Sunday, January 10, 2010

The resurgence of El Niño means that 2010 could yet be the hottest year on record

Robin McKie in the Guardian (UK): …Britain may be shivering, the Met Office may have issued emergency weather warnings for the entire country and hundreds of trains and flights may have been cancelled, but our future is destined to be a hot and sticky one. And we are likely to feel the consequences sooner rather than later.

It is a point stressed by Doug Smith, a climate expert at the Met Office. "The hottest year on record was 1998 and some people have argued that if global warming is really taking place, we should have had an even warmer year since then. We haven't, I admit. And yes, the weather is absolutely terrible at present. However, I am sure things will change – and we won't have to wait long either."

Smith and other meteorologists say that for the past few years, temperatures have been prevented from soaring even higher than they did in 1998 thanks to one key factor: the El Niño warming of the Pacific. This phenomenon occurs at irregular intervals of between two and seven years and can last for months, pumping vast amounts of heat into the atmosphere. A strong El Niño occurred in 1998 and played a key role in heating the world to a record-breaking level. (El Niño is Spanish for "the boy", a reference to the birth of Christ, which relates to the fact that this warming period typically begins around Christmas.)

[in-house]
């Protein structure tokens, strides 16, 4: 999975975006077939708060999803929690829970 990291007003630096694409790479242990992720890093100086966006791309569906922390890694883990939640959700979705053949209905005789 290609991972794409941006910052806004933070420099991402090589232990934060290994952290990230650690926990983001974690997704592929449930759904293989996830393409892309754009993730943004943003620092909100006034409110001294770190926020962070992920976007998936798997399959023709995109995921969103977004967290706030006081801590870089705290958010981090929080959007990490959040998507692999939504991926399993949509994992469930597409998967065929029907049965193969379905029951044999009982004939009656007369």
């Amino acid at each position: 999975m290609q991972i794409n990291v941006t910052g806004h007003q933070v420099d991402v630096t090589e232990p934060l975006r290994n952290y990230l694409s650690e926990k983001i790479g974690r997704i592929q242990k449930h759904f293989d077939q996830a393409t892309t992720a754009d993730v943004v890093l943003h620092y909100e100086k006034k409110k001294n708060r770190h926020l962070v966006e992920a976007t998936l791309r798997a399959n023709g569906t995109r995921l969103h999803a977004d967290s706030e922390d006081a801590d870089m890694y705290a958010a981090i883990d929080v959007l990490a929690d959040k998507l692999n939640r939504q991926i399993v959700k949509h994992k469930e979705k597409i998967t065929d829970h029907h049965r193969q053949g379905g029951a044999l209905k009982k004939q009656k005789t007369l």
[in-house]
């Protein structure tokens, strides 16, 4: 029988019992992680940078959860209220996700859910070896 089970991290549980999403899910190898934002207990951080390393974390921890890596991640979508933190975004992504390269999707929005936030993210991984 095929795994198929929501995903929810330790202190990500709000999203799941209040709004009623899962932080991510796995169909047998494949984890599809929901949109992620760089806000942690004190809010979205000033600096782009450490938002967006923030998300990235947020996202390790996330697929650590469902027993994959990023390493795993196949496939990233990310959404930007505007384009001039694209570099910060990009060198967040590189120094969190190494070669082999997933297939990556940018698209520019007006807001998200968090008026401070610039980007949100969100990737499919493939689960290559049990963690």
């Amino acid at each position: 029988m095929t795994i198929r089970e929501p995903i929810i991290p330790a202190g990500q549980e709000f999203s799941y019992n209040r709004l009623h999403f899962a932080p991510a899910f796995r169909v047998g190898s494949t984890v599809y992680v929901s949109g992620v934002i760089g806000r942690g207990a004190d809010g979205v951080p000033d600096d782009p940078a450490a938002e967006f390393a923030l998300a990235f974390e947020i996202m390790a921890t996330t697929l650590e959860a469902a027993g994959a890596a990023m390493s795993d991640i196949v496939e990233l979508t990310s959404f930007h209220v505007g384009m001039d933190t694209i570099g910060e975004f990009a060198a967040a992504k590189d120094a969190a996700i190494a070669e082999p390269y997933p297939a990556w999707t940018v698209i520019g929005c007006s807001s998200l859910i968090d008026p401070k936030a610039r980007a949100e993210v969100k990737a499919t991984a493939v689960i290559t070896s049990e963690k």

In recent years, however, the Pacific has cooled thanks to a corresponding ocean phenomenon, known as La Niña (Spanish for "the girl"). It depresses sea surface temperatures and has played a key role in limiting global warming since the turn of the century. As a result, global temperatures have been prevented from rising above their 1998 record level. That cooling has now stopped, however, and a new El Niño warming period has just started in the Pacific.

"If that keeps up for the next few months, it will result in a great deal of heat being pumped into the atmosphere," added Smith. "The signs are that it will. If so, our computer models indicate that this year is more likely than not to be the hottest on record. Even if it isn't, I am quite sure a record breaker will still occur in the next few years."….

During warm ENSO episodes the normal patterns of tropical precipitation and atmospheric circulation become disrupted. Image from NOAA

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